The main activities include: (i) RFB census on Farquhar Atoll using standard census techniques; (ii) tracking RFB using GPS devices during the breeding season on Farquhar; (iii) non-breeding RFB counts on St. François Atoll and (iv) capacity building and dissemination of results. The main outputs will be: (i) RFB population estimates and trends on Farquhar and St Francois; (ii) reports and spatial data on most important foraging areas for RFB around Farquhar; (iii) training of ICS staff working on the two sites; (iv) international and local dissemination of results. The overall outcomes of the project are to build capacity locally, improve the knowledge on the RFB and identify Important Bird Areas at sea that can inform the identification of MPAs. The project objectives are in line with the Seychelles National Biodiversity Strategy and Action Plan (Nevill et al. 2014).

Marine ecosystem conservation will benefit from this project together with local NGOs and possibly UniSey students. Moreover, this project will be an important part of the international efforts to identify MPAs and IBAs in the Western Indian Ocean (Le Corre et al. 2012) and it will build on local ongoing projects such as the GoS-UNDP-GEF Outer Islands Project. The project will commence in February 2019 and conclude in January 2021. The first year will focus mainly on the fieldwork and staff training while the second year on data analysis and writing up of scientific and communication material. A symposium at UniSey will be organized at the end of the project for stakeholders and the public in order to disseminate results. During the course of 2020 the data will be made available to the MSPteam and will be invaluable to the new Ocean’s Authority that will be setup with the mandate to oversee/coordinate actions related to the implementation of the MSP in due course.

SeyCCAT funds:  SCR 1 Million

Co-financing: SCR 723 700

DurationFebruary 2019  – January 2021

Project Application Form: Project Application Form

Preliminary Results of the RFB surveys


  • Circular Plots: Preliminary results show that the population was 11,703 (+/-1361) (April 2019) and 10,344 (+/-1581) pairs (November 2019) respectively. This means that RFBs breed more or less all year round at Farquhar Atoll. The method is considered very robust and precise. It will be very interesting to compare the estimate obtained from circular plots in the main colonies, with the one obtained with drone images.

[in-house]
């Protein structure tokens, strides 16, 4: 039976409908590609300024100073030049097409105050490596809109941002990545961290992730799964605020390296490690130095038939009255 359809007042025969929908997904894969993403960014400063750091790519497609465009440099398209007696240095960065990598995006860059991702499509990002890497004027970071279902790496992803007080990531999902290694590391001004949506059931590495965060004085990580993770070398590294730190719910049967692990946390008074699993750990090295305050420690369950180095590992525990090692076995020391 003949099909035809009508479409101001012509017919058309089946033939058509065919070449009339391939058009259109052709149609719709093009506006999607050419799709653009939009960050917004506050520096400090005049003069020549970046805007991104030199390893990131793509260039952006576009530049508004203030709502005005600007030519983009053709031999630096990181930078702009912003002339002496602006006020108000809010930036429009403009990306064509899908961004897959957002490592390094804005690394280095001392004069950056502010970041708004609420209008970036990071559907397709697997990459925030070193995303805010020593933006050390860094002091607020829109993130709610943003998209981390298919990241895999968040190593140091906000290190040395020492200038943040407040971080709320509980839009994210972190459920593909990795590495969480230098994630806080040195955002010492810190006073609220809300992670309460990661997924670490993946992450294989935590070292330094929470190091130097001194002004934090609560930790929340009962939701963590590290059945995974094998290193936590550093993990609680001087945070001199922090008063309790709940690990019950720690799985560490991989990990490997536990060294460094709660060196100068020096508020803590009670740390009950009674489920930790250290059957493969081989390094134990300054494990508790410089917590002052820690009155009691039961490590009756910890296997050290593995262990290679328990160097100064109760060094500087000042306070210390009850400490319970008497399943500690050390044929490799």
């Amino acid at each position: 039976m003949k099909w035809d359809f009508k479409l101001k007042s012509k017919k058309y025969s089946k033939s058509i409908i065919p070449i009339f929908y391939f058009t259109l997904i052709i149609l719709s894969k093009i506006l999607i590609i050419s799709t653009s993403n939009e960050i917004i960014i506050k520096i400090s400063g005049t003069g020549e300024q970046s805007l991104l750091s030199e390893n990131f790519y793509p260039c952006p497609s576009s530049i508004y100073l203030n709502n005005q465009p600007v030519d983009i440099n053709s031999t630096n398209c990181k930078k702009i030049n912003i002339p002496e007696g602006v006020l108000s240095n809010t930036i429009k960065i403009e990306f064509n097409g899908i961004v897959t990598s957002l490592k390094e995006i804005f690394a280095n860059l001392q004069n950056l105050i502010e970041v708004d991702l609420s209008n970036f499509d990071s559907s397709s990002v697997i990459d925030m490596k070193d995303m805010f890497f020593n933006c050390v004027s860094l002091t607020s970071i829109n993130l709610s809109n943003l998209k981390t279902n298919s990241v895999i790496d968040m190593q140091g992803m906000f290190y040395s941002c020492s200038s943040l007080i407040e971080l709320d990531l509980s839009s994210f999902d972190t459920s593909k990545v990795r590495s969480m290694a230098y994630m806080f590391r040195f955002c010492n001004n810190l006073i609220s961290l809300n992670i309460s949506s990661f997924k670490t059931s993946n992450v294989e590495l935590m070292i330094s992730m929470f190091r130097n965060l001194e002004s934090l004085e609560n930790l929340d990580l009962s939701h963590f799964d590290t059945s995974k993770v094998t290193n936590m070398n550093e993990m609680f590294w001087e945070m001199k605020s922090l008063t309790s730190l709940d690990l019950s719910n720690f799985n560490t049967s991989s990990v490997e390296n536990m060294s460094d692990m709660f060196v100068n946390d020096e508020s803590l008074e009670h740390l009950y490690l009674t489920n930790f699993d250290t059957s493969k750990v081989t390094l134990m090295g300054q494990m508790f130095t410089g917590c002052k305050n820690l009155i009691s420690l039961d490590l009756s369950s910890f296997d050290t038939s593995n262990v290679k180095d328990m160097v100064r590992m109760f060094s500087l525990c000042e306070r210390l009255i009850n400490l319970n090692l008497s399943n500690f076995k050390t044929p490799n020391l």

• Drone Survey: 21 flights were conducted over 4.5 days. All flights went well, with no technical issues. No major sign of disturbance to RFBs was found and only a few risks of collision during takeoff and landing phases. On average, each flight lasted 9 minutes, took 150 images and covered approximately 30,000m2. In total 3,200 images were generated and a total area of 612,000m2 was covered. Software engineers at the University of Réunion are now stitching all the images together using specialized computer software to create an orthophotomozaic of the entire colonies in preparation for analysis.


During a routine turtle patrol across St. François on the 14th October 2019, the ICS team on Alphonse discovered a Red-footed booby nesting in a Casuarina tree with a chick visible. Several other incomplete nests were observed. The chick fledged successfully but no other birds nested. This is the first observation/record of this species breeding on St François.

Training & Knowledge Sharing

A total of 6 ICS staff have been trained to date on a range of techniques including: catching, handling, measuring and banding birds, how to age chicks with biometrics data and how to deploy satellite transmitters and take blood samples from RFBs.

Basic seabird tracking workshop available for BSc/MSc students

Le Corre gave a lecture at the University of Seychelles on seabird ecology and conservation in the tropical western Indian Ocean on Friday 6th December 2019 to all BSc UniSey students, staff and representatives from ICS, other NGOs and environmental organisations working in Seychelles (DoE, SNPA, SFA, etc.).

Preliminary results of the current work will be made available to UniSey BSc/MSc students in January or February 2021, when a seabird symposium will take place.

In the Media 

Back to Farquhar!Seychelles Nation (October 2020)